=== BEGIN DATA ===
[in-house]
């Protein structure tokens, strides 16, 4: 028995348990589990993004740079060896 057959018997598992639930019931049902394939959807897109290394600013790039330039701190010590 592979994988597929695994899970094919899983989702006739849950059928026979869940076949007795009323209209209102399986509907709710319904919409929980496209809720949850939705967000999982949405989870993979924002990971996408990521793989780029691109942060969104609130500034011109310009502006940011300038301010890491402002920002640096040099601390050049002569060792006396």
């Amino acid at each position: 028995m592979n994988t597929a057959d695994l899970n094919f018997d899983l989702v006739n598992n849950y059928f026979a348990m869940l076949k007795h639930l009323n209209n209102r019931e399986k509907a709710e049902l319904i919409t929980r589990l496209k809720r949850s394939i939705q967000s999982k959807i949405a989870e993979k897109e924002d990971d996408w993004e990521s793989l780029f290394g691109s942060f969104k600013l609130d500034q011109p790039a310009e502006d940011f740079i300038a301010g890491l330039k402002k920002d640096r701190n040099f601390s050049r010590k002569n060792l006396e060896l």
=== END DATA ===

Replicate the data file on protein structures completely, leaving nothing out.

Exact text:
[in-house]
């Protein structure tokens, strides 16, 4: 028995348990589990993004740079060896 057959018997598992639930019931049902394939959807897109290394600013790039330039701190010590 592979994988597929695994899970094919899983989702006739849950059928026979869940076949007795009323209209209102399986509907709710319904919409929980496209809720949850939705967000999982949405989870993979924002990971996408990521793989780029691109942060969104609130500034011109310009502006940011300038301010890491402002920002640096040099601390050049002569060792006396």
């Amino acid at each position: 028995m592979n994988t597929a057959d695994l899970n094919f018997d899983l989702v006739n598992n849950y059928f026979a348990m869940l076949k007795h639930l009323n209209n209102r019931e399986k509907a709710e049902l319904i919409t929980r589990l496209k809720r949850s394939i939705q967000s999982k959807i949405a989870e993979k897109e924002d990971d996408w993004e990521s793989l780029f290394g691109s942060f969104k600013l609130d500034q011109p790039a310009e502006d940011f740079i300038a301010g890491l330039k402002k920002d640096r701190n040099f601390s050049r010590k002569n060792l006396e060896l």